In any case, the transition to a low carbon climate resilient world has already begun.
Countries all over the world have started to act to keep global temperature rise “well below 2 degrees Celsius of warming above pre-industrial standards” and to pursue 1.5 degrees Celsius. Climate action is also happening at many different levels in the U.S. ― in cities, states, business, investment, universities, civil society and philanthropy ― and it will continue to do so despite executive orders issued by the administration. While these developments at the federal level matter, and are highly regrettable and unforgivable, it is encouraging to know that there are already states and civil society groups mobilising to ensure that there will be robust legal challenges to the administration’s inaction on climate change, whether through executive orders or other measures. The rule of law will be critical to enforcing commitments on climate change and advancing climate justice.
I was very heartened on a visit to the U.S. this month to see the commitment to climate action in cities and universities. Speaking in Boston College I noted that Boston, along with 12 other major U.S. cities, is one of the C40 Network of cities worldwide with a roadmap to having carbon neutral energy by 2050. As 1 in 5 U.S. citizens lives in one of these cities and they generate 30 percent of GDP, this represents a significant contribution to the United States’ climate action. C40 cities have a roadmap to put in place energy efficiency and a transition to renewable energy to meet their targets. I also went to Loyola University in Chicago to attend their fourth climate change conference which this year focused on climate justice. I was aware that Chicago is also a C40 city with ambitious targets on energy efficiency and renewable energy, and I was impressed by Loyola University’s own efforts to give leadership including through geothermal heating on the campus. My last visit was to Salt Lake City. It, too, is part of the C40 Network of cities and its Mayor Jackie Biskupski told me that her city is on course to have 100 percent renewable electricity by 2032.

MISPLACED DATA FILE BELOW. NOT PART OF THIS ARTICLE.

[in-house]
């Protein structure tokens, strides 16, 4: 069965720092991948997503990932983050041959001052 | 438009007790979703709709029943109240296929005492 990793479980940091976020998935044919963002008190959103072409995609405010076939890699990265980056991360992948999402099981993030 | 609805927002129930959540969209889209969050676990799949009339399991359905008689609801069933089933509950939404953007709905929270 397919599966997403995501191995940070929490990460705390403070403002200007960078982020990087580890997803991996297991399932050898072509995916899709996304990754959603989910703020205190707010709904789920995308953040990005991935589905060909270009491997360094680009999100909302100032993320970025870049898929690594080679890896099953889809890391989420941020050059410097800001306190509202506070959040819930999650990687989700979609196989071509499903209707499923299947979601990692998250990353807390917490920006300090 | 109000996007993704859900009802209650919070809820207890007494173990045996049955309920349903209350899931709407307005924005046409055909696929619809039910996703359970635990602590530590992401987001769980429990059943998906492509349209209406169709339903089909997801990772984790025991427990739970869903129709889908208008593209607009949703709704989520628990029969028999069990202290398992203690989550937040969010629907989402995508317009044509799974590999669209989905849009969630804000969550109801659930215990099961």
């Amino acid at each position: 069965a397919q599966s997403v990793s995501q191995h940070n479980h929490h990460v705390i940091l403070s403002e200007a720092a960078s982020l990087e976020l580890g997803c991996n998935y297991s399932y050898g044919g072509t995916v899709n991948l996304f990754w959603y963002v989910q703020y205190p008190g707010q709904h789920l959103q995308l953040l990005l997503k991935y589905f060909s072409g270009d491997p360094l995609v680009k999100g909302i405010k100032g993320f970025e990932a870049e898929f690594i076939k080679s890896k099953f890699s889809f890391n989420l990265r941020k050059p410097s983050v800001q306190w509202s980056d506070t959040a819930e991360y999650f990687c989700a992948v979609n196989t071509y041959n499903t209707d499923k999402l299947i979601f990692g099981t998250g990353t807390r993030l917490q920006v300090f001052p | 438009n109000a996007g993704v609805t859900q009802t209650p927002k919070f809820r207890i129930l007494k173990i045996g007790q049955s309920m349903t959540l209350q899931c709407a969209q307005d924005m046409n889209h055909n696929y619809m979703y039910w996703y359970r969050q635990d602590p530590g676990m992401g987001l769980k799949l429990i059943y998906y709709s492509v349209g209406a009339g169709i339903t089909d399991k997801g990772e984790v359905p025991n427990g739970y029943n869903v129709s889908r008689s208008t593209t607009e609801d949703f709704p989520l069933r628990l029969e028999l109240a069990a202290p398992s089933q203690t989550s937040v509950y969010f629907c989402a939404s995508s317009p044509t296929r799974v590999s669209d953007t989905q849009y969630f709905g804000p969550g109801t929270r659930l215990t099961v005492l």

Climate Action is having a positive impact on employment with renewable energy employment in the U.S. increased by 6 percent in 2015, reaching 769,000. The increase was driven by rapid growth in the wind and solar industries. Solar industry employment grew 25 percent in 2016 to 260,000, surpassing oil and gas extraction (177,000), and coal mining (50,000). Employment in the wind industry now exceeds 100,000 – an increase of 14 percent compared with the end of 2015. In addition, the EPA’s own analysis of the health benefits of the Clean Power Plan indicates a 25 percent reduction in polluting particulates, meaning that each year 2,700-6,600 premature deaths and 140,000-150,000 asthma attacks in children would be prevented - and who can argue with that? These examples of municipal and sub‑municipal action form the heart of a sustained U.S. climate change effort and an antidote to policies of the Trump administration.
My message to the large audiences I addressed in all three cities was to make their climate action more known and visible in the United States itself and to the world outside. What is going on is a battle for the minds and hearts of people on the future they want. The only sustainable, safe future, with jobs for people, is the one that states like California, Washington and Vermont and cities like Boston, Chicago, Salt Lake City – and many more – are striving for.
It is the Trump administration that is in the dock for its failure to uphold the Paris Climate Agreement, not the United States as a whole or the majority of American people.